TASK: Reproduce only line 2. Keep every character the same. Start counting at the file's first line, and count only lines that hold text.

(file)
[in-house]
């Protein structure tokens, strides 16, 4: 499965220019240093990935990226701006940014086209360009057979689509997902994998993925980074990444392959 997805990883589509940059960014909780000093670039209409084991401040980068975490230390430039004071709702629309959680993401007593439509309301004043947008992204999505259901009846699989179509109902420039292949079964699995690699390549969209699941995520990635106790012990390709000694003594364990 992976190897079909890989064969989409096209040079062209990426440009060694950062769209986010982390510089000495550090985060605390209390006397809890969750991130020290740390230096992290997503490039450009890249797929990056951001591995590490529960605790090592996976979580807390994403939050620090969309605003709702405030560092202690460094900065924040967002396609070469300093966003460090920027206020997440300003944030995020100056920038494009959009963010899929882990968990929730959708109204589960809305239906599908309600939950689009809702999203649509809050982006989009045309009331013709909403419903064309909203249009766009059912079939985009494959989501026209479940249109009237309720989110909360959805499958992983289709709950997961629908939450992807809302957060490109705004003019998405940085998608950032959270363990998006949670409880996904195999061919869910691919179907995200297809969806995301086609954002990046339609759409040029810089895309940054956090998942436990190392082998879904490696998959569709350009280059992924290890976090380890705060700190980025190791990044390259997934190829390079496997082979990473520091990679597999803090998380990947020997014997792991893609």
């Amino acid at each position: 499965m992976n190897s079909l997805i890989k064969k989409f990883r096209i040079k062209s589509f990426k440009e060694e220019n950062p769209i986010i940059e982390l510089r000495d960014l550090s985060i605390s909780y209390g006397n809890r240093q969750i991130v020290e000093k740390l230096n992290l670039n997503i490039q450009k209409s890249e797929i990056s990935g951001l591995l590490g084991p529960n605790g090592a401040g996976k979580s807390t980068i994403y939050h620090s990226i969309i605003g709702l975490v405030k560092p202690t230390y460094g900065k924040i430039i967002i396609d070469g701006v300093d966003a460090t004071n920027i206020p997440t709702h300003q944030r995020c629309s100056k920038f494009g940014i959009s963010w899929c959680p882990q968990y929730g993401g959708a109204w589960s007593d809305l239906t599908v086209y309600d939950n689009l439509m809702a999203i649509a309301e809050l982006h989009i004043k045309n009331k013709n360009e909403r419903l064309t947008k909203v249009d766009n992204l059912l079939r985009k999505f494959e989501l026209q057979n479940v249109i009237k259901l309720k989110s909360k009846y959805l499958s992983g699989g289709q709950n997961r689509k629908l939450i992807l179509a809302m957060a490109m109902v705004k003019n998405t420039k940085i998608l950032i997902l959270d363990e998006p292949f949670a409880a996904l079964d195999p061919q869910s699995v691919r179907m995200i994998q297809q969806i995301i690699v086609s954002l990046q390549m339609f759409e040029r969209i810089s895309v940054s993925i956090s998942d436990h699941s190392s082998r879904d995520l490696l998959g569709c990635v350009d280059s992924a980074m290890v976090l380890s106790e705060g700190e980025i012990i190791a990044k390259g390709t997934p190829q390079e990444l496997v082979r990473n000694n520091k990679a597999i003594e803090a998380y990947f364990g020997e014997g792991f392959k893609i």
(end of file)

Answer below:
């Protein structure tokens, strides 16, 4: 499965220019240093990935990226701006940014086209360009057979689509997902994998993925980074990444392959 997805990883589509940059960014909780000093670039209409084991401040980068975490230390430039004071709702629309959680993401007593439509309301004043947008992204999505259901009846699989179509109902420039292949079964699995690699390549969209699941995520990635106790012990390709000694003594364990 992976190897079909890989064969989409096209040079062209990426440009060694950062769209986010982390510089000495550090985060605390209390006397809890969750991130020290740390230096992290997503490039450009890249797929990056951001591995590490529960605790090592996976979580807390994403939050620090969309605003709702405030560092202690460094900065924040967002396609070469300093966003460090920027206020997440300003944030995020100056920038494009959009963010899929882990968990929730959708109204589960809305239906599908309600939950689009809702999203649509809050982006989009045309009331013709909403419903064309909203249009766009059912079939985009494959989501026209479940249109009237309720989110909360959805499958992983289709709950997961629908939450992807809302957060490109705004003019998405940085998608950032959270363990998006949670409880996904195999061919869910691919179907995200297809969806995301086609954002990046339609759409040029810089895309940054956090998942436990190392082998879904490696998959569709350009280059992924290890976090380890705060700190980025190791990044390259997934190829390079496997082979990473520091990679597999803090998380990947020997014997792991893609």